It will now be a lot easier for scientists and the interested public to monitor thermal features in Yellowstone National Park's Norris Geyser Basin.
Thanks to the installation of a series of 10 monitors this summer, data will be collected daily on water outflows from geysers, stream channels, the temperature of hot pools, the soil and air.
"The park has been collecting this kind of data for years, but they never had the opportunity to post it almost immediately, which is unique about this project," said Jake Lowenstern, scientist in charge of the Yellowstone Volcano Observatory.
Previously, all of the information had to be downloaded from the units by hand, then uploaded to the Internet.
The monitors are small, battery-operated devices that will feed their data daily by radio signals to the observatory. The data will then be transformed to provide daily, weekly and monthly statistics for posting on its website for all to see within 24 hours.
"This will give people the chance to follow geysers, keep track of soil temperatures that often get hot during disturbances and water flows," Lowenstern said.
The Norris Geyser Basin sits above the intersection of three fault zones, which is possibly one reason why its thermal features are predictably unpredictable.
A rise in the temperature of water in geyser outlet channels - such as Steamboat, Echinus and Constant - would typically signal an eruption. Rising water temperatures in pools like Opalescent Spring or Porkchop Geyser could indicate an inflow of hot water. An increase in the soil temperature may indicate basinwide changes in groundwater flow and heat discharge.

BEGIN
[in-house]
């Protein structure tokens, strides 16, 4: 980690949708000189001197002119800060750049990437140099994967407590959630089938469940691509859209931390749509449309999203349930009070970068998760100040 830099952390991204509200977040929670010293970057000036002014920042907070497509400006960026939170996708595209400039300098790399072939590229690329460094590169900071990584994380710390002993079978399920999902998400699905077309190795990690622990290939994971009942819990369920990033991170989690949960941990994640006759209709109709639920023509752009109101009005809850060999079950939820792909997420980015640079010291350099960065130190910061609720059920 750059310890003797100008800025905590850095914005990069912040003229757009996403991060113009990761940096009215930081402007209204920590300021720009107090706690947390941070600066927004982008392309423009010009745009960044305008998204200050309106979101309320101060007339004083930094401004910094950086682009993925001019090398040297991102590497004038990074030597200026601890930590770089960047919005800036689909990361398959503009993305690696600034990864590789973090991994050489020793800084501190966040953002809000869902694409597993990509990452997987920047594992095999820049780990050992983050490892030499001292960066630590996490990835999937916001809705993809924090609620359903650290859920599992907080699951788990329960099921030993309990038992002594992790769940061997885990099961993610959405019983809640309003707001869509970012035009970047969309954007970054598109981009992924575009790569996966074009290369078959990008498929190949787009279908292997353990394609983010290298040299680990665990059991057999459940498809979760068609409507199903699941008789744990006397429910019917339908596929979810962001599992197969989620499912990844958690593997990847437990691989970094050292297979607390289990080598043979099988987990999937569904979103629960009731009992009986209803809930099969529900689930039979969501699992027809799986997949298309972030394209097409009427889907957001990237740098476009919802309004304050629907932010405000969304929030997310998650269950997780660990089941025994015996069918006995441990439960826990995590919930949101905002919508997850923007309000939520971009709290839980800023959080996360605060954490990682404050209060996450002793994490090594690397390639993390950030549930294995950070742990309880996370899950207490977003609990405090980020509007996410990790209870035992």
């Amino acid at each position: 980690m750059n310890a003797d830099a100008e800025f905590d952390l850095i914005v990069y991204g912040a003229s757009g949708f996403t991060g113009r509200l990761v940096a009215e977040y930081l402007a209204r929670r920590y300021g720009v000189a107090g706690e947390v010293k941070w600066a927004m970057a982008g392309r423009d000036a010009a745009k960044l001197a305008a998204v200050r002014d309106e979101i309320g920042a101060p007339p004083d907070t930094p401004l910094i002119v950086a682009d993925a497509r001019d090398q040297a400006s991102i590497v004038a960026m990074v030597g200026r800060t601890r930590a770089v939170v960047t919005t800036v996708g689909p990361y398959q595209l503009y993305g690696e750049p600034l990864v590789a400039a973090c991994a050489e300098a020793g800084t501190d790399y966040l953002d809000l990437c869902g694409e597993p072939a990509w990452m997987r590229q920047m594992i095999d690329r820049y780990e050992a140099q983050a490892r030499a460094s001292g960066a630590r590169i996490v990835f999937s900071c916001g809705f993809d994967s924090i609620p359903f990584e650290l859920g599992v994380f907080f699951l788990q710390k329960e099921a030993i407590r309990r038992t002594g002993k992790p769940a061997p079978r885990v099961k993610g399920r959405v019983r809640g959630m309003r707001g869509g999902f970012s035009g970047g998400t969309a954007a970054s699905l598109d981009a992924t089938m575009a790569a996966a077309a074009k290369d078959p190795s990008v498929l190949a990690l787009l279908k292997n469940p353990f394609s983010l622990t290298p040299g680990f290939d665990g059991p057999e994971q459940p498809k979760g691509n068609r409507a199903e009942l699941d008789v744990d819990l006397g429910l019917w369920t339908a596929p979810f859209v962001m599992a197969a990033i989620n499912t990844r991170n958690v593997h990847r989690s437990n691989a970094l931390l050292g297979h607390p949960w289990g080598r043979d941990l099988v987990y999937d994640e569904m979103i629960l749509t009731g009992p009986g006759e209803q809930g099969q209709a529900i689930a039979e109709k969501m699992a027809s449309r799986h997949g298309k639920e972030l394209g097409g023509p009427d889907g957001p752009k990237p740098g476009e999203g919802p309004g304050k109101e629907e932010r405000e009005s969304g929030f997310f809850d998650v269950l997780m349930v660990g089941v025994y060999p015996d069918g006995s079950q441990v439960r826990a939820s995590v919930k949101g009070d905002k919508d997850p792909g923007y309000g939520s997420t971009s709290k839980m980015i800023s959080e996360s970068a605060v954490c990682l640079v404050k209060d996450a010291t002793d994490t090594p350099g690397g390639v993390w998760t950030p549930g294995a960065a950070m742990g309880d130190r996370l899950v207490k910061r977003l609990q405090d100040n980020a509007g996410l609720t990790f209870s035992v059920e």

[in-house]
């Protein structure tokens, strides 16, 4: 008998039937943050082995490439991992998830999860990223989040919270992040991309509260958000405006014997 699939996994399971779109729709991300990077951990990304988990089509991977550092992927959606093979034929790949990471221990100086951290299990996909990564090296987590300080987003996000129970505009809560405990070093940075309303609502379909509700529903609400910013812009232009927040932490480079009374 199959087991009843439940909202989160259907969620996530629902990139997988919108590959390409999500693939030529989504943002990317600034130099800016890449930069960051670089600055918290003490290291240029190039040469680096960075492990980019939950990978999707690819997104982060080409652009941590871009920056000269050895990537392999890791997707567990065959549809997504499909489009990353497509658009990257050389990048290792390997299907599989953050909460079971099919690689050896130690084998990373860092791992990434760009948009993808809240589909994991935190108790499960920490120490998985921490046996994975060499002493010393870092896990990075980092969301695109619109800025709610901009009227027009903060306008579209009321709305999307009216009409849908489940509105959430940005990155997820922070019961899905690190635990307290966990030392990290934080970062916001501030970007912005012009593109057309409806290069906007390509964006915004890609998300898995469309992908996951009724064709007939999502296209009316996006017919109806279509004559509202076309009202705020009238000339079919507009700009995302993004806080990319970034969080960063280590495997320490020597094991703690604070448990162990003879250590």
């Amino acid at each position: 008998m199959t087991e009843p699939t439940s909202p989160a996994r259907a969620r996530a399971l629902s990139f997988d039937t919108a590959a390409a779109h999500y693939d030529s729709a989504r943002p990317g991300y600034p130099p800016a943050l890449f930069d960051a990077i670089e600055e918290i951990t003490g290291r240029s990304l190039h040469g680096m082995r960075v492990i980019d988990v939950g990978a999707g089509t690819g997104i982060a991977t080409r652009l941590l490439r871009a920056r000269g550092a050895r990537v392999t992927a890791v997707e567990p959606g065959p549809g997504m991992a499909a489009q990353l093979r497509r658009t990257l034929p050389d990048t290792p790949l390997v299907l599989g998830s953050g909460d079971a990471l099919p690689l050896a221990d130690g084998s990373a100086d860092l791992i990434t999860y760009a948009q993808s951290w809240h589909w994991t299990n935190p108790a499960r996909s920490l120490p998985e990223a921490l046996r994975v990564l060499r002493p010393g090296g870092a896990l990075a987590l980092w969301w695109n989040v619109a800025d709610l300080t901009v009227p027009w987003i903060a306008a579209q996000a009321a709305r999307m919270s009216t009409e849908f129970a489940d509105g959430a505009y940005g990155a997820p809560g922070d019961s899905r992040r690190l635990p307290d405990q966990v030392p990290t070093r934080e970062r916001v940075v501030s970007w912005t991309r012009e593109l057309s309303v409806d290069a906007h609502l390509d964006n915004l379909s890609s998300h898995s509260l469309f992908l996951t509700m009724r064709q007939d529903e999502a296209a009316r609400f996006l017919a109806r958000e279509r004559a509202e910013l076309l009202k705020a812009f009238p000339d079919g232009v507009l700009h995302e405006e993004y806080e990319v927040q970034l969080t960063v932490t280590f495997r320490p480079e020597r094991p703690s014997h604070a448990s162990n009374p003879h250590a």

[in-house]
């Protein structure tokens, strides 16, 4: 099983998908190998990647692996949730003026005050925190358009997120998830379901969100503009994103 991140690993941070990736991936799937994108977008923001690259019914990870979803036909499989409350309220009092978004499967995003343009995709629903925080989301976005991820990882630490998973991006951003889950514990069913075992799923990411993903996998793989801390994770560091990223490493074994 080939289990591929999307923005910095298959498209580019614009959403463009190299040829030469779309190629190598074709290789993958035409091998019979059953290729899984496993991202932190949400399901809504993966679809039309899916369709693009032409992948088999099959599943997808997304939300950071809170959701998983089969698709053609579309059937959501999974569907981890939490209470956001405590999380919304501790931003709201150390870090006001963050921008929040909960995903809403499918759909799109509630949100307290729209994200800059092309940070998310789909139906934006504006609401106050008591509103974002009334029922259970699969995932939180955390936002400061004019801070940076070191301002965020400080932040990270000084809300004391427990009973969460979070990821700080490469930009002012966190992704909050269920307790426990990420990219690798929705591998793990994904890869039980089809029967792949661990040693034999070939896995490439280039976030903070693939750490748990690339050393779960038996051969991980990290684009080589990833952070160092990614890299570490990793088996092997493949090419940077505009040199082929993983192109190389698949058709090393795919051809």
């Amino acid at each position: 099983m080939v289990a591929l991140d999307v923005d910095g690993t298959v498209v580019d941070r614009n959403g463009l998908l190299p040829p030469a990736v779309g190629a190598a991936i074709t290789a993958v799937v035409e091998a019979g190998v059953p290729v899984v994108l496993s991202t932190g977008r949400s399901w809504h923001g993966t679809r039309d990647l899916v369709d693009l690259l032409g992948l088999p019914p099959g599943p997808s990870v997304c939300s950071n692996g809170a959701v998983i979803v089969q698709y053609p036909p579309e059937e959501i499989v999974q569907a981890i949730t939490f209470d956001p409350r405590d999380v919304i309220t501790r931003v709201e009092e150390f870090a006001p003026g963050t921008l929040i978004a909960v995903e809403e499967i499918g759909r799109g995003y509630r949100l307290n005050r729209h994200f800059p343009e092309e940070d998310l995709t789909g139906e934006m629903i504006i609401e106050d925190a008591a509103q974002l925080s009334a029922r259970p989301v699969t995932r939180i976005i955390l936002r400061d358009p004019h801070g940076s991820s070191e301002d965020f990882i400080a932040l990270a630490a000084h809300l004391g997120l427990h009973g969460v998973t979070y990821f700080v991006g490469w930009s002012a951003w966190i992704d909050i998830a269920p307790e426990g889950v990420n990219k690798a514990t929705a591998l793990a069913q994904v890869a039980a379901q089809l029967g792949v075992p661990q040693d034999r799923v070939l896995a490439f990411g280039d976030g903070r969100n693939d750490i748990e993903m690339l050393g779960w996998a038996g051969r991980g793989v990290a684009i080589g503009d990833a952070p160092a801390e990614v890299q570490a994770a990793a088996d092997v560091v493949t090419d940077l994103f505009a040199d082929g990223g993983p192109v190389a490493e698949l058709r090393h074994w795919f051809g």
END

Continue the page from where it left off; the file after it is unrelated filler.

The temperatures and flows can be altered by earthquakes, which are common occurrences in the park. They also can be changed by seismic events outside the park. In 2002, an earthquake in Alaska affected a number of Yellowstone's thermal features.
"With this equipment we'll see the effects almost immediately," Lowenstern said. "We don't expect that to be the case with every earthquake, but people can check it out."
The monitors were purchased and installed with money from the federal government's stimulus plan. The funding also helped the observatory upgrade seven outdated earthquake monitors in Yellowstone. Another seven will be upgraded next year.
Although installation of the seismic equipment is a big first step, Bob Smith, a geologist with the University of Utah, said there's still a lot of work to do to get the data transferred from the sites and then have it digested so it can be posted on the YVO website.
"This is like going from a 1980s car to a 2012 car," Smith said.
The data produced will come in faster and be more reliable, he said.
Yellowstone is one of the most seismically active places in the world, sitting atop a now-dormant super volcano. All of the new monitoring equipment may help scientists better understand how the earth's plumbing in this unique region is interconnected.
Contact Brett French at email@example.com or 657-1387.